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11. Shovels & Rope – Evil

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10. Dead Fingers – Twisted
Husband and wife duo, Dead Fingers, produce a finger-picking good sound here. It’s a hoedown with a twist that chases a thigh-slappingly quirky rhythm. Love it.

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9. The Vacant Lots – Mad Mary Jones
An infectious, upbeat intro to the Vacant Lots: guitar-led rock’n’roll with psychedelic undertones. I’m quite partial to a bit of pscyh-rock, as it goes. The lyrics are secondary but the driving foot-tapping rhythm means you’ll be humming this for the rest of the day.

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8. Royal Blood – Figure It Out
Play this loud – very loud, actually. And ramp up the bass while you’re at it. Led Zep meets The Darkness: just over three minutes of rock fest with a rousing finale of guitar versus drum duelling that builds and builds. Epic. My rock chick alter ego is sated.

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7. The Felice Brothers – Constituents
A move away from the usual rollicking, rootsy sound that’s trademark Felice Brothers. This weaves a slower, more brooding tempo with darker overtones: And all my constituents agree/I’ve been changed like a pebble in the sea/By the politics of time/But riddle me this: what happiness is mine?’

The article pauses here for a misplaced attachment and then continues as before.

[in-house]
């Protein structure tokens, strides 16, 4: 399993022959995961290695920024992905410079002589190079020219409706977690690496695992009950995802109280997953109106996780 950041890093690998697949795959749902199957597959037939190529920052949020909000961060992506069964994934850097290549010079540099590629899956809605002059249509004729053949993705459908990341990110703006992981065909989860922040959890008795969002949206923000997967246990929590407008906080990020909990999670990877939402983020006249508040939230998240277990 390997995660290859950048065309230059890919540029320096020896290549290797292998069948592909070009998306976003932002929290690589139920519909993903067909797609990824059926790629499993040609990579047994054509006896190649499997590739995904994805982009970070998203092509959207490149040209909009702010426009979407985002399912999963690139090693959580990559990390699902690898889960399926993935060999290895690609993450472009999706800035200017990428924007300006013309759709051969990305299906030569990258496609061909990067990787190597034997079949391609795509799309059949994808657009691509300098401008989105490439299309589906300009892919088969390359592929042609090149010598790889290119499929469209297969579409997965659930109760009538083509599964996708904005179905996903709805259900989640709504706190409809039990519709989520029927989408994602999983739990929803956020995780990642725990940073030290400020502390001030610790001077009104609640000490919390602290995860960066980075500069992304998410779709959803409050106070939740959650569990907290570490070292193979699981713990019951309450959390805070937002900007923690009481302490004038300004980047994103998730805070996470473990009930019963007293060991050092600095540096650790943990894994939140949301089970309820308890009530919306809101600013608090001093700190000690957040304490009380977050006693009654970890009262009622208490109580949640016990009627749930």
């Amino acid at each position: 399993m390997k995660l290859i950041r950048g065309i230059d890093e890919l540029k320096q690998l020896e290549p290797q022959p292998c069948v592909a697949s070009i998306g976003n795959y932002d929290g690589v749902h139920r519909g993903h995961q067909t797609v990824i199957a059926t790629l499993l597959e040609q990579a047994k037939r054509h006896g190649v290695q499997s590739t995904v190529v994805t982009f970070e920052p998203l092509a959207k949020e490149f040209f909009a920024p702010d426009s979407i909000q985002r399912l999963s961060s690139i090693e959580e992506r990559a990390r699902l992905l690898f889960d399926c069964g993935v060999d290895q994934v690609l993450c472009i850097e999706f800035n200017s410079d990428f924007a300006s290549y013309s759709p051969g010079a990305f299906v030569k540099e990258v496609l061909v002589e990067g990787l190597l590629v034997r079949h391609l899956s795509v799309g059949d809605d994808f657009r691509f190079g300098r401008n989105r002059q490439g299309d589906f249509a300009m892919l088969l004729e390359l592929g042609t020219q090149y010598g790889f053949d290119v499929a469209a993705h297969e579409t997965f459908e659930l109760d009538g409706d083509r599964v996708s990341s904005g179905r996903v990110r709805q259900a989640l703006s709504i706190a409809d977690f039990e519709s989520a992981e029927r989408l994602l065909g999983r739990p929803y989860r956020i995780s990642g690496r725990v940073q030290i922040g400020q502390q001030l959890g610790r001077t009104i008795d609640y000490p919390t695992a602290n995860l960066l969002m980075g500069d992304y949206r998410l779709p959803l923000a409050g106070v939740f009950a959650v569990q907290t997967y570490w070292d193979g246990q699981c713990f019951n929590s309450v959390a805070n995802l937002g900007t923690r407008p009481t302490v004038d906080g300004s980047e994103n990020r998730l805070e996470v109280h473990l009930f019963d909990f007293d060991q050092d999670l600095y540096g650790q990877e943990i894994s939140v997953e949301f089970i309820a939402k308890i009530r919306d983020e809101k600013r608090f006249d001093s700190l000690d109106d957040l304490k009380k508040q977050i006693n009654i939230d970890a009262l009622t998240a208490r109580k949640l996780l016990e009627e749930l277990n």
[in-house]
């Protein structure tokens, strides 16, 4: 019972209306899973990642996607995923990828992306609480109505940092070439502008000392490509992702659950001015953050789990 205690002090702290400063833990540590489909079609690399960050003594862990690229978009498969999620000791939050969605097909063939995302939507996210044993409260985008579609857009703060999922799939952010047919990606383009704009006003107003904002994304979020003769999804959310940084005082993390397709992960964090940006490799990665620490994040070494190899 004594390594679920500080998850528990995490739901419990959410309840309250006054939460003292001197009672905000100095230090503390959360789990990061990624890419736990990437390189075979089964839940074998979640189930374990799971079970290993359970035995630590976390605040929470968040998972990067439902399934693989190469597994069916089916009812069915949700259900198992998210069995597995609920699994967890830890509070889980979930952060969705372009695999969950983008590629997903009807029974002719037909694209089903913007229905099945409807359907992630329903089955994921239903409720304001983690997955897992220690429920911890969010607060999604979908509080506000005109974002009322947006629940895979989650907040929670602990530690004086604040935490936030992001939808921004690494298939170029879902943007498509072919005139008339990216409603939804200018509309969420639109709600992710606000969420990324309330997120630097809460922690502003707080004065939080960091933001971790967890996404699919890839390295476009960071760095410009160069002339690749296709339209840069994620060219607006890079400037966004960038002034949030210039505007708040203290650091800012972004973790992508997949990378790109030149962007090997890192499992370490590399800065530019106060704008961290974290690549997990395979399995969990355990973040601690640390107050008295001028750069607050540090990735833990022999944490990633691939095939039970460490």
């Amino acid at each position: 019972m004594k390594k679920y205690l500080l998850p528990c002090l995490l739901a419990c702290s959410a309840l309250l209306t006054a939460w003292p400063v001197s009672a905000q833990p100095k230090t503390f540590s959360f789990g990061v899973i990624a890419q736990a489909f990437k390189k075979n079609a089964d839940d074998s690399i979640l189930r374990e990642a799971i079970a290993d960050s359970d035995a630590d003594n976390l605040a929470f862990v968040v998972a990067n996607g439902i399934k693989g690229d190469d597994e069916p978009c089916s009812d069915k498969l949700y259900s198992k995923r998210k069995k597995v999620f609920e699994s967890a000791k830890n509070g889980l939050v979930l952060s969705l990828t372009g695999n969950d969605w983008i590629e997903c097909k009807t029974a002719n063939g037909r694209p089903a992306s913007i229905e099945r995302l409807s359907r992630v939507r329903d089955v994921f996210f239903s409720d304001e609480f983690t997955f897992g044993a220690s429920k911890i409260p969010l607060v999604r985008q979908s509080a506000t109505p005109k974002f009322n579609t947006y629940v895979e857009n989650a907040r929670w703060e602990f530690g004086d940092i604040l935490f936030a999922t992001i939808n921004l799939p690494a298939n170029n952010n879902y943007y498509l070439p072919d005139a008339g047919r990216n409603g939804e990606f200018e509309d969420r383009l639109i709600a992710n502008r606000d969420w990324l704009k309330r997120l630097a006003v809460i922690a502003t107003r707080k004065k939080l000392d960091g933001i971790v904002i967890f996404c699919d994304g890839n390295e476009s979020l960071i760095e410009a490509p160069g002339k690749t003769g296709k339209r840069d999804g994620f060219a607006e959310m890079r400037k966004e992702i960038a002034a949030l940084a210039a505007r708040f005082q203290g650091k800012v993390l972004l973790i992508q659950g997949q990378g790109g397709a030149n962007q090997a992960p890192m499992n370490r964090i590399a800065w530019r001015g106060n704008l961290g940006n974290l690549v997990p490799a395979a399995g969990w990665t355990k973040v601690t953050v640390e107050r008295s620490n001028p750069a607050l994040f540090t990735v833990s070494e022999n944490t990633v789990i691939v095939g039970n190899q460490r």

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6. Eels – Mistakes of My Youth
Sold to me on sentiment alone. Mistakes of my youth, of my 20s, of my 30s and so on: like a cat running at a closed cat flap, we are all stuck on repeat and yes, sometimes it really does hurt. A gentle melody that meanders through wistful moments of reflection, there’s nothing surprising or unusual in this Eels offering, but many could do worse than heed the quiet, cautionary wisdom of the gravel-voiced Mr Everett.

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5. Bombadil – Have Me
I’d forgotten all about this song until recently. One man, a piano and a cello: a sad, reflective, rather beautiful lament. You won’t be dancing in the kitchen, rather gazing out of the window. ‘You can’t have everything you want/Or even sometimes what you need/Even if you need it desperately.’

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4. Sharon Van Etten – Tarifa